“The Trip to Bountiful”
A black cast breathed beautiful new life into Horton Foote’s chestnut. Magnificent Cicely Tyson made the most spectacular big star comeback in years, finally front and center in a role worthy of her, like her “Sounder” and “Miss Jane Pittman” four decades ago. She and wonderful co-stars Vanessa Williams and Cuba Gooding, Jr., found fresh, often bitchy humor in the corn-pone material that was nothing short of revelatory.
The late Adrian Bunting’s play was a deserved top prize winner at NYC Fringe. This clever, colorful, and informative work was about the London riots of 1809, which started when the rebuilt Covent Garden theater charged ticket prices that infuriated its patrons to an incendiary degree. Sheer, brazen charm was the order of the day here, especially in the sterling performances of the great Guy Masterson and Beth Fitzgerald, as well as hilarious audience plants Matt Baetz and Marla Schultz.
Judy Collins at Town Hall
I finally caught up with this music legend and was overwhelmed by her utterly ageless Valkyrie beauty and that unchanged voice, which is so enduringly resonant that it seems to contain its own personal Dolby sound system.
Bettye Lavette at Town Hall
Another mythic artist delivered total originality, an irresistibly salty stage presence, and ultra-loose jazz-funk song stylings that defied easy classification — the mark of a true, imperishable artist
Good, fun camp, rare as it is, is always welcome, done to a fare-thee-well by Manhattan showbiz-ites who really know what they’re about. This parody of 1970s disaster epics featured the shlockiest songs of the era, brayed by the motliest assortment of characters since, well, “The Poseidon Adventure.” Mary Testa’s Shelley Winters tribute and Jonah Verdon’s hysterical double role as brother and sister moppets were cast stand-outs, but Jennifer Simard’s convulsing nun, Sister Mary, a recovering gambling addict, really stole the show, the single funniest performance I saw this year. (St. Luke’s Theatre, 208 W. 46th St., through Feb. 28; disastermusical.com.)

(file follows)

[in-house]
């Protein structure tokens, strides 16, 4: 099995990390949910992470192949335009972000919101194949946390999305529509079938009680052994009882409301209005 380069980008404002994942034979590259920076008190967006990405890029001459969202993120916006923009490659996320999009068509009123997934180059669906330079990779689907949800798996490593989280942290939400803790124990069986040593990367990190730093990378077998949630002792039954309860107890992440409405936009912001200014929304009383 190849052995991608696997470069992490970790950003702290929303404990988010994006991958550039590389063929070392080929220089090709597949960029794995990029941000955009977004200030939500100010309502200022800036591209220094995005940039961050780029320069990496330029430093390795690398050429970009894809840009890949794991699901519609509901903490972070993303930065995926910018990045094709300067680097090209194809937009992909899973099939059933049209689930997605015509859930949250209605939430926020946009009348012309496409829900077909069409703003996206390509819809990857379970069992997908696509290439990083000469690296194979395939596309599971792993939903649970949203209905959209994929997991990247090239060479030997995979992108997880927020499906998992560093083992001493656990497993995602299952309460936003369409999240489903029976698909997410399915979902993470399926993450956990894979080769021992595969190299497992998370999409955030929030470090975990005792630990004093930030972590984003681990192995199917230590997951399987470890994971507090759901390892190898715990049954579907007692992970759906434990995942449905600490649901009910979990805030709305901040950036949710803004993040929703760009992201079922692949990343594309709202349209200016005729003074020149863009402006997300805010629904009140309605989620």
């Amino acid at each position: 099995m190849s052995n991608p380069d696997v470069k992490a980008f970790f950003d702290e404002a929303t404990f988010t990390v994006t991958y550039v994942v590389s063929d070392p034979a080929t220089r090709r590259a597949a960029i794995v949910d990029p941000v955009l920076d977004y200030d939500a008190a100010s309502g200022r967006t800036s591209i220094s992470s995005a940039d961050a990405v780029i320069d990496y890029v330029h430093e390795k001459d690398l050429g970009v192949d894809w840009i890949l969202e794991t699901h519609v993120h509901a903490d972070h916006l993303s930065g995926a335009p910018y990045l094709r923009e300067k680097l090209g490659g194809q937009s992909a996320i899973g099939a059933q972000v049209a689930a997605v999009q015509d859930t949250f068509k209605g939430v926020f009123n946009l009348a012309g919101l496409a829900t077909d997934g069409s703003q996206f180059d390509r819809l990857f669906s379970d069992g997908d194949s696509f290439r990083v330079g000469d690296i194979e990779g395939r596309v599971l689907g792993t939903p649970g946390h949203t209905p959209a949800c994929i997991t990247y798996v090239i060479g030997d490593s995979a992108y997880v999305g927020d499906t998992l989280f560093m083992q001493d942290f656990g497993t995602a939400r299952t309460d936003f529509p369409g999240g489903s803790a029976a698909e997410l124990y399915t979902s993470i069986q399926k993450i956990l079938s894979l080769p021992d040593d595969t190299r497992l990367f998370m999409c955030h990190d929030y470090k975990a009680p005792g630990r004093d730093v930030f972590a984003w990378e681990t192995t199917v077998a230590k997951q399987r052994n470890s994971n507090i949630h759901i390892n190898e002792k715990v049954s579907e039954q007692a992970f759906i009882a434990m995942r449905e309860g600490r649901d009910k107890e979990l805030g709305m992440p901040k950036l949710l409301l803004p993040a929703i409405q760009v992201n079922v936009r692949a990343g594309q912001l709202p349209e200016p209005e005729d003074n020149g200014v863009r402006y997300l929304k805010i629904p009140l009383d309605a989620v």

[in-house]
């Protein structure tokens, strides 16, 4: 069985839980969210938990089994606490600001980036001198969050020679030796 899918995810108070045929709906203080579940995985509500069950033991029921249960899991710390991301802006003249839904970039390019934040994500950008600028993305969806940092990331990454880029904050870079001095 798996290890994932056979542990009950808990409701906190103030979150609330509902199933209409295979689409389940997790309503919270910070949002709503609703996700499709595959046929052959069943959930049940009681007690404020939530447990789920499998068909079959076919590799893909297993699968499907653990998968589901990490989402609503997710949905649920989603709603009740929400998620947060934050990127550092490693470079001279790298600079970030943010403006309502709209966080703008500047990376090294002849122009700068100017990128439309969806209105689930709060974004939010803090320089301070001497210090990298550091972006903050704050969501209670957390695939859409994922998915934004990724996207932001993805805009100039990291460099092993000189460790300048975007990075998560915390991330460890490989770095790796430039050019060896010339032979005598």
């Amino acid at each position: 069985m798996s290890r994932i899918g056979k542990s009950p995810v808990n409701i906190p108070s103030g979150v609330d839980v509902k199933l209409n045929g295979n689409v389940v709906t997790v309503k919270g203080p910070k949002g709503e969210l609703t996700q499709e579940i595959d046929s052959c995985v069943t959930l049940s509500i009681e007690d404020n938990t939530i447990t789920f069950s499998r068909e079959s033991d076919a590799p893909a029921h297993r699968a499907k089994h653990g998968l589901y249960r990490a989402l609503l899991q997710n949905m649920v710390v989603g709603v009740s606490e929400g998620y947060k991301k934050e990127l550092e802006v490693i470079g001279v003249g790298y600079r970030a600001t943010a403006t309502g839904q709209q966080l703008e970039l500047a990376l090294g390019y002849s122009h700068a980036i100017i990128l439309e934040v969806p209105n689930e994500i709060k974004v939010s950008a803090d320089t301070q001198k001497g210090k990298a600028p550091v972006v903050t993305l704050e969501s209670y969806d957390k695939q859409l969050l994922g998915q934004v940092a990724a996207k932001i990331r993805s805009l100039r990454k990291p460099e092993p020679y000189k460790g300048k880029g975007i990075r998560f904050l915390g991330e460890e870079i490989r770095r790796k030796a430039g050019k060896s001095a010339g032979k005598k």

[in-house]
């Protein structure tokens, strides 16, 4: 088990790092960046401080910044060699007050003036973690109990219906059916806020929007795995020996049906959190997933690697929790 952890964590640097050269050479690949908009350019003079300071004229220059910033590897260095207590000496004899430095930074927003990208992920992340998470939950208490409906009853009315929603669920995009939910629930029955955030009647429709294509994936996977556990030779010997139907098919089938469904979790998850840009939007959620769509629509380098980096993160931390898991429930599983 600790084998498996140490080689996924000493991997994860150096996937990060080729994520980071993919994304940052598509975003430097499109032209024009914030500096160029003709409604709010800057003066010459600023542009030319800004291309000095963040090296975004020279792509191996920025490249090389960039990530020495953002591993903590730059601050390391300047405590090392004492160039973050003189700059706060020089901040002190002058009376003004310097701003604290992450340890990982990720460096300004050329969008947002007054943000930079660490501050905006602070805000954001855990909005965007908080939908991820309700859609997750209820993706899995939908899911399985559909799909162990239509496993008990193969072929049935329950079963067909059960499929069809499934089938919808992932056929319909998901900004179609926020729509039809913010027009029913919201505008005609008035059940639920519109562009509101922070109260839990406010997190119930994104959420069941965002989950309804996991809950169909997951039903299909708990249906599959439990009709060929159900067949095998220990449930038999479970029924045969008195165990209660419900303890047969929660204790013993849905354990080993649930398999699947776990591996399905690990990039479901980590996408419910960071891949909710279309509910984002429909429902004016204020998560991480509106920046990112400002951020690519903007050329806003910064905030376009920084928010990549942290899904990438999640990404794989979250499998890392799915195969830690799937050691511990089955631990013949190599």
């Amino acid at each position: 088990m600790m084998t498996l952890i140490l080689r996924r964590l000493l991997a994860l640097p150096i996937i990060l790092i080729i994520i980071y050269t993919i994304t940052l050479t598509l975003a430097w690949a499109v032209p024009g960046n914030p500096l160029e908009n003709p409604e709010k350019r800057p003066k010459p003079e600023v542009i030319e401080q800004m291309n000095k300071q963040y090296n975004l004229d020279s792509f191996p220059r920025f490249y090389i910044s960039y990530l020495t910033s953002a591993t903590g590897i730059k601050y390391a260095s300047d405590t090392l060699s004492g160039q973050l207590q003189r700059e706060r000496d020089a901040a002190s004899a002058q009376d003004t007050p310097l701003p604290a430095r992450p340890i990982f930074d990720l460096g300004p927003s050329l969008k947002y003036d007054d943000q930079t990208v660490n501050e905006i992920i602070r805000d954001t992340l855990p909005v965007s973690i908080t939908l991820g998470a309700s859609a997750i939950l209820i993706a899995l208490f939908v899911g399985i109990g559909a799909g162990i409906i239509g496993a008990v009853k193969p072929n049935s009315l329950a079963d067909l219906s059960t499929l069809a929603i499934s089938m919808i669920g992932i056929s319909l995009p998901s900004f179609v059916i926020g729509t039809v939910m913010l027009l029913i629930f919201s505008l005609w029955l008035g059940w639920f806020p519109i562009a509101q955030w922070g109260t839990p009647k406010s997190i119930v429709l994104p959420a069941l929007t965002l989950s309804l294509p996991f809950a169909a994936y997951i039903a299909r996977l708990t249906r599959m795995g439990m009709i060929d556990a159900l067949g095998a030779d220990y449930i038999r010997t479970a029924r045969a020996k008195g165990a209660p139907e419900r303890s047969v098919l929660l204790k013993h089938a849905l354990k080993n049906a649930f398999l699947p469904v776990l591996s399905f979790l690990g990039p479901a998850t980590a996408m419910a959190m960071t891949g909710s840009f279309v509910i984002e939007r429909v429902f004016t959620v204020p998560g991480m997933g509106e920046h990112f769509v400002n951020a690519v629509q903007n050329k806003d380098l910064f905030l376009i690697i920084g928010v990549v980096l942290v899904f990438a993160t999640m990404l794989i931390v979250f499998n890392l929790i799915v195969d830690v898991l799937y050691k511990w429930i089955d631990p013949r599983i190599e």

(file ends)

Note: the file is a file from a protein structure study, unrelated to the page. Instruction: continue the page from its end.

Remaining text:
Also in the cast of “Disaster!” is Matthew Farcher, who, portraying the ship’s hunky player of a waiter, is another big reason for the show’s success. When he sang that un-killable Gilbert O’Sullivan hit, “Alone Again, Naturally,” his stunning clarion tenor actually cut through the self-pitying corn of the lyrics, making them seem truly heartfelt, and I immediately thought, “This is a voice I’ve gotta hear more of!”
Farcher easily fits the handsome, blonde leading man physical requirement for his role, but even more attractive is his easy-going modesty and good-natured availability. Although he had a show to do and it was his 23rd birthday, he took time off to meet me at a local Starbucks for a quick interview — that’s the kind of good guy he is.
When I complimented his rendition of that song, he laughed: “Yeah, it’s all the music you love to hate. But I’m lucky that all the songs sit right in my register, making them easy to sing. I’m also so lucky I got the part. I went to the general audition and was surprised that Seth Rudetsky [the show’s star and co-creator] not only was there, but played the piano for me. I was nervous — he’s famous! — but he immediately put me at my ease. He knows all this music so well, he can play it by heart, and was sitting there at the piano, watching my every move. I’m sure they could have gone with a bigger name, so I am grateful that I’ve gotten this great chance and am now meeting so many great people through the show. Seth knows everybody!